Citation Nr: 18131220
Decision Date: 08/31/18	Archive Date: 08/31/18

DOCKET NO. 15-30 778
DATE:	August 31, 2018
ORDER
Entitlement to service connection for a right knee disorder is denied.
FINDING OF FACT
A preexisting right knee disorder was present prior to the Appellant’s entry into the June 13, 1988, active duty for training (ACDUTRA) period and was not aggravated by the June 13, 1988, to June 16, 1988, ACDUTRA period. 
CONCLUSION OF LAW
The criteria for service connection for a right knee disorder have not been met.  38 U.S.C. §§ 101, 1131, 5107(b); 38 C.F.R. §§ 3.6, 3.102, 3.303(a). 
REASONS AND BASES FOR FINDING AND CONCLUSION
The Appellant had ACDUTRA service from June 1983 to October 1983, from November 1984 to October 1985, and from June 13, 1988, to June 16, 1988.  This issue is on appeal from a September 2013 rating decision.  In September 2016, the Appellant testified before the undersigned at a Board videoconference hearing.  
1. Entitlement to service connection for a right knee disorder.
The Appellant asserts that she injured her right knee while playing softball on ACDUTRA service on June 15, 1988.  The Appellant does not argue, and her STRs do not support, any right knee complaints or treatment during an earlier dated ACDUTRA period.
Service connection will be granted if the evidence demonstrates that a current disability resulted from an injury or disease incurred in or aggravated by active service, even if the disability was initially diagnosed after service.  38 U.S.C. § 1131; 38 C.F.R. § 3.303.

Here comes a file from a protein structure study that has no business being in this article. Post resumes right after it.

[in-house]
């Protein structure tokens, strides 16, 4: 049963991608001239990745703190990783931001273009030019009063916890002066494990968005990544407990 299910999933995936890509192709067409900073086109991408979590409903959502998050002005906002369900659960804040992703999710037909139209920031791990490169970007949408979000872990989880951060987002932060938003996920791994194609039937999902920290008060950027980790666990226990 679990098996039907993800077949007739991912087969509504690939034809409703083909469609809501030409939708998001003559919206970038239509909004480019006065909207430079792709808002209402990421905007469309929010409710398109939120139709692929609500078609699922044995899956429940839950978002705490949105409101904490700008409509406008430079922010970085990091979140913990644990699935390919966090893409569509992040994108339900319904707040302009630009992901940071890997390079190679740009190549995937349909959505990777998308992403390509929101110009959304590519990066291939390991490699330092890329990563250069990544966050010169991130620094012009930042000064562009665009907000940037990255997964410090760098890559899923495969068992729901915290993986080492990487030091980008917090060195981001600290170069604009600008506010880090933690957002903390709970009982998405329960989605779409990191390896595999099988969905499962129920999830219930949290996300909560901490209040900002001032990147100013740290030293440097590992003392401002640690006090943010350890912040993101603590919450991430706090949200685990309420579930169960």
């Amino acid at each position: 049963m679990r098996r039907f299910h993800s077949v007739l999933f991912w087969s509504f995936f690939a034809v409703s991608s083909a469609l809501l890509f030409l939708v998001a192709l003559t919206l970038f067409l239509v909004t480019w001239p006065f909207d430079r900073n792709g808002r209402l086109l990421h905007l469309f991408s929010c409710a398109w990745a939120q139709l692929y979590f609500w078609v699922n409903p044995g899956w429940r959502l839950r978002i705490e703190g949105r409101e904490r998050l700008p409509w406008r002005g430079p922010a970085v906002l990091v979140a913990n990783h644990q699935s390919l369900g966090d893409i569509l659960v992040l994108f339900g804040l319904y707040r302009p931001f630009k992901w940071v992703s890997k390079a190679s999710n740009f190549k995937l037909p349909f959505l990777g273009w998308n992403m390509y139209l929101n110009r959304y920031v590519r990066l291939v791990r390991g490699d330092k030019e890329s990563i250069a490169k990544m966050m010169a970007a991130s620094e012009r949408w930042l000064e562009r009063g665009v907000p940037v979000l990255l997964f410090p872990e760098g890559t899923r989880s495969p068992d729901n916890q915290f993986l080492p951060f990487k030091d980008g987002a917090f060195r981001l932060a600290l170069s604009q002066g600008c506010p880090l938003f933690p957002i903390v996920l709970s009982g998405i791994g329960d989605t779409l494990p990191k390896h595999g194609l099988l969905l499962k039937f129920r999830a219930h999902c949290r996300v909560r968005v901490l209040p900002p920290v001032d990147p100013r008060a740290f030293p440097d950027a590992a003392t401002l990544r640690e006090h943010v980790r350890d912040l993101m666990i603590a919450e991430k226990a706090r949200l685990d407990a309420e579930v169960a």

The Appellant did not service on active duty.  Instead, the entirety of her service consisted of ACDUTRA service with the Army National Guard.  Service connection may be granted for a disability resulting from a disease or injury incurred in or aggravated while performing ACDUTRA.  38 U.S.C. §§ 101(24), 106.  
Every veteran will be considered to have been in sound condition when examined, accepted and enrolled for service, except as to defects, infirmities, or disorders noted at entrance into service, or where clear and unmistakable (obvious or manifest) evidence demonstrates that an injury or disease existed prior thereto and was not aggravated.  38 U.S.C. § 1111; 38 C.F.R. § 3.304(b).
Regulations concerning the presumption of soundness and the presumption of aggravation are inapplicable to claims based upon ACDUTRA service.  See Smith v. Shinseki, 24 Vet. App. 40 (2010).  The presumption of soundness will apply to a period of ACDUTRA only if "veteran" status has been established through a prior period of active duty and an entrance examination was performed prior to the period of ACDUTRA.  Id.  Veteran status is defined in the regulations as “a person who served in the active military, naval, or air service, and who was discharged or released therefrom under conditions other than dishonorable.”  See 38 U.S.C. § 101(2); 38 C.F.R. § 3.1(d).  In effect, an individual who has served only on ACDUTRA must establish a service-connected disability in order to achieve veteran status and to be entitled to compensation.  As the Appellant is not currently service-connected for any disabilities and as she did not serve on a period of active duty, she has not achieved veteran status.  Accordingly, the presumption of soundness and the presumption of aggravation to not apply to her current claim.